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Engine: Three-cylinder 900cc
Fuel Capacity: 15.9 gallons
Storage Capacity: 30.8 gallons
Seating Capacity: 3
With all the hype surrounding the innovative Spark, a craft like the entry-level 2018 Sea-Doo GTS often goes overlooked. It shouldn’t. For those that want a larger craft that better handles challenging conditions or perhaps plan to frequently haul two passengers, the GTS is the roomier, more stable alternative. The GTS also offers far better storage and comfort.
And yet, the Spark’s influence is strong. As we saw last year, Sea-Doo turned to Spark technology in a bid to make the 2018 Sea-Doo GTS one of the most affordable full-size watercraft on the market. The result is the familiar “something old, something new”…and a craft worthy of attention.
Sea-Doo took a cue from the Spark for its 2017 makeover of the GTS. Yes, the craft still looked much the same, with its stylish lines and upscale appearance, but below the surface many of the Spark’s same building blocks were revealed. That black hull is the Spark’s familiar PolyTec, a polypropylene composite with reinforcement from long-strand glass fibers. It’s rugged and durable, able to be driven up on a beach without damage or whacked into a piling while docking without the potential crunch produced by fiberglass. Bathed in black, it also won’t show scratches or have its matte appearance stand out from the traditional construction, brightly colored hull above. As on the Spark, the hull attaches to the deck with a watertight gasket and a series of bolts.
PolyTec can be produced more affordably, but perhaps most importantly it’s lighter in weight. Switching to PolyTec shaved significant pounds off the hull, making it possible to – like the Spark – use a lighter weight, lower horsepower engine. That engine is the now-familiar Rotax 900 HO ACE. Yes, it only produces 90 horsepower, but Sea-Doo has repositioned the GTS to be more affordable ($300 less expensive than the 2016 GTS), and hopes the target audience is willing to accept any tradeoffs. The good news is that acceleration is much the same, thanks to the overall 150-pound weight reduction delivered by the engine/hull combo. Fuel efficiency also promises to be better than the previous engine by as much as 30%, significantly stretching the gas budget. But yes, top speed is lower, and noticeably so. The GTS peaks at about 44 mph, making it one of the slowest craft on the market. Keep in mind, however, that most recreational riders will likely spend much of their time at cruising speeds. For those that don’t care about top speed thrills, it makes economic sense.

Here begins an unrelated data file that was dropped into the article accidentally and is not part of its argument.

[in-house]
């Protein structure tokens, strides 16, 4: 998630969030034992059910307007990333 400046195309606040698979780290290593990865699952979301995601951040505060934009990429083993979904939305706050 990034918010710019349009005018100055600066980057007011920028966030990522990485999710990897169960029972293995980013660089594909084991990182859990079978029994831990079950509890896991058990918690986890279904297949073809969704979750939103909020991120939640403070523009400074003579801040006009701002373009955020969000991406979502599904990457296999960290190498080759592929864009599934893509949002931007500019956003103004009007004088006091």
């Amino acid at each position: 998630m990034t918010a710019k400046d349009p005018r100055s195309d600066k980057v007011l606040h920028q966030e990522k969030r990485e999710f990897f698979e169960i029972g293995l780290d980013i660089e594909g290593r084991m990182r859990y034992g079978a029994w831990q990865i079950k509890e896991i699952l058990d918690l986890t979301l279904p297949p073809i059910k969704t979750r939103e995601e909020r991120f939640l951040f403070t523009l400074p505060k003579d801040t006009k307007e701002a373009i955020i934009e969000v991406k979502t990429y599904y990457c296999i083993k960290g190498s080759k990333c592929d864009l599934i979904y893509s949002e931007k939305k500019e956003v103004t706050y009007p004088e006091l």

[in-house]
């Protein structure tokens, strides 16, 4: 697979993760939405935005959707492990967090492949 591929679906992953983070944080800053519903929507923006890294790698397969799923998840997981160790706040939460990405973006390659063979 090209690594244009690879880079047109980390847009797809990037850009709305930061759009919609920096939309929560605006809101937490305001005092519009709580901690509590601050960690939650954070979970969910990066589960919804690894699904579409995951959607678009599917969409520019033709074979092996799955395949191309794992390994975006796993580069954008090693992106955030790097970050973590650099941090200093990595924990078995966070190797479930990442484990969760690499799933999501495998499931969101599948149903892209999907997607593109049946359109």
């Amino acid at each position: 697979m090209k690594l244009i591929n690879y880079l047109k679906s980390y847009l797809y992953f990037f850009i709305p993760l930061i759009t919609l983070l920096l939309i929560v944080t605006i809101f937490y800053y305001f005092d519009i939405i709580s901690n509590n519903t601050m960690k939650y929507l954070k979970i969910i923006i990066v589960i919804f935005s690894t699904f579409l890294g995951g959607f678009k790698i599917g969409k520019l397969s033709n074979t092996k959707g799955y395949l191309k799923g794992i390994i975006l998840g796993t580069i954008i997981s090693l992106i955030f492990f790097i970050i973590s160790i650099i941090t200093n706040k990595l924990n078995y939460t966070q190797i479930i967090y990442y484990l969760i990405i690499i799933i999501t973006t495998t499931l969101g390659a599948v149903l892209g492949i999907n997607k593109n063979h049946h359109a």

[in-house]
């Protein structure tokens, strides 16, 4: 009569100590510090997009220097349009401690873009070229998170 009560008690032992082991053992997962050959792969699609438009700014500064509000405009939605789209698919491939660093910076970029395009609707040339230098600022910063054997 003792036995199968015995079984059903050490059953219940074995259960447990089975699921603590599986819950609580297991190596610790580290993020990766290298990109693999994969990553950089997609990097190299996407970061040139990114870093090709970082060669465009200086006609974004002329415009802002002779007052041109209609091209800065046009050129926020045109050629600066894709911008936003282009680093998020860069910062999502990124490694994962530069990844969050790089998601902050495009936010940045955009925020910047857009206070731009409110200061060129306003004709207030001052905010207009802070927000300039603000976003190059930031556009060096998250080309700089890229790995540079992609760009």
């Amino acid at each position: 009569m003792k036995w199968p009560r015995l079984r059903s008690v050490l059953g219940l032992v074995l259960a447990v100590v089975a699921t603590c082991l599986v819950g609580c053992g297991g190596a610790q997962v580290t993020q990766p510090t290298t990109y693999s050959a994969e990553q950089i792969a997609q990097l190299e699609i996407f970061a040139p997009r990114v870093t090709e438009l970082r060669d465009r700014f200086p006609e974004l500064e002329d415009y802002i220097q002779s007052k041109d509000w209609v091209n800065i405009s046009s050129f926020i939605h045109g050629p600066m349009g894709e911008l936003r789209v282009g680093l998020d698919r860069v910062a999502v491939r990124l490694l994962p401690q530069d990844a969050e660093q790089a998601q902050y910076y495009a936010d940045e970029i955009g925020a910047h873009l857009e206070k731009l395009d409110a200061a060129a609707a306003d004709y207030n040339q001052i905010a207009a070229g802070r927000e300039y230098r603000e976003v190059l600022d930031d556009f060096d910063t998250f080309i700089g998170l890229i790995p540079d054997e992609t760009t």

With these facts in mind, let’s revisit the Spark comparison. At 132.6” in length, the $7,699 GTS is over a foot longer than the three-up Spark ($6,739 w/front storage); at 48.5” in beam, it’s 2.5” wider. The saddle is also longer, wider, and more luxuriously padded. This overall bigger footprint gives the GTS a better presence in rougher water conditions, and an obvious advantage in passenger room and comfort. Adding to the latter are the GTS’s ergonomic features, including inwardly slanted footwells to more naturally align rider’s knees and the absence of footwell angles to always keep feet in contact with a solid surface.
The 2018 Sea-Doo GTS is also capable of carrying far more gear, with a generous 30.8-gallon storage capacity compared to the Spark’s mere 7 gallons, the latter only available should you choose the optional front storage compartment.
The tradeoff, of course, is that the GTS doesn’t have the Spark’s unique looks, or spirited playfulness. Yes, its shallow 16-degree deadrise gives the craft a little more of that old-school slide or spin when desired, but overall it’s a calmer, gentler ride than the Spark. Those that want to toss the craft around and freestyle will likely prefer the Spark’s handling, while those that want that bigger presence in bigger waters will probably tilt toward the GTS. In fairness, however, the GTS also handles more aggressively when desired, locking into corners with more precision.
Other features are similar to both craft. Dual acceleration profiles – the calmer Touring or more-aggressive Sport – are available. The GTS adds ECO mode for best fuel conservation. Dual lanyards can also govern speed, with a secondary lanyard dramatically curtailing top-end for new or younger riders. At the base price point, however, neither offers Intelligent Brake & Reverse (iBR).
So which craft gets the nod? The point of this article is to let you make that choice with a little more information, not to make up your mind for you. The Spark is a great craft, but if you’re making a choice based mostly on price, the 2018 Sea-Doo GTS deserves more attention than it will likely get. Yes, it’s slower and less playful, but it’s also bigger and more comfortable, and arguably the better choice for bigger, rougher waters.
Competitors outside the Sea-Doo brand also deserve consideration, specifically the Yamaha EX Sport ($7,699), which adds mechanical reverse and a reboarding step.
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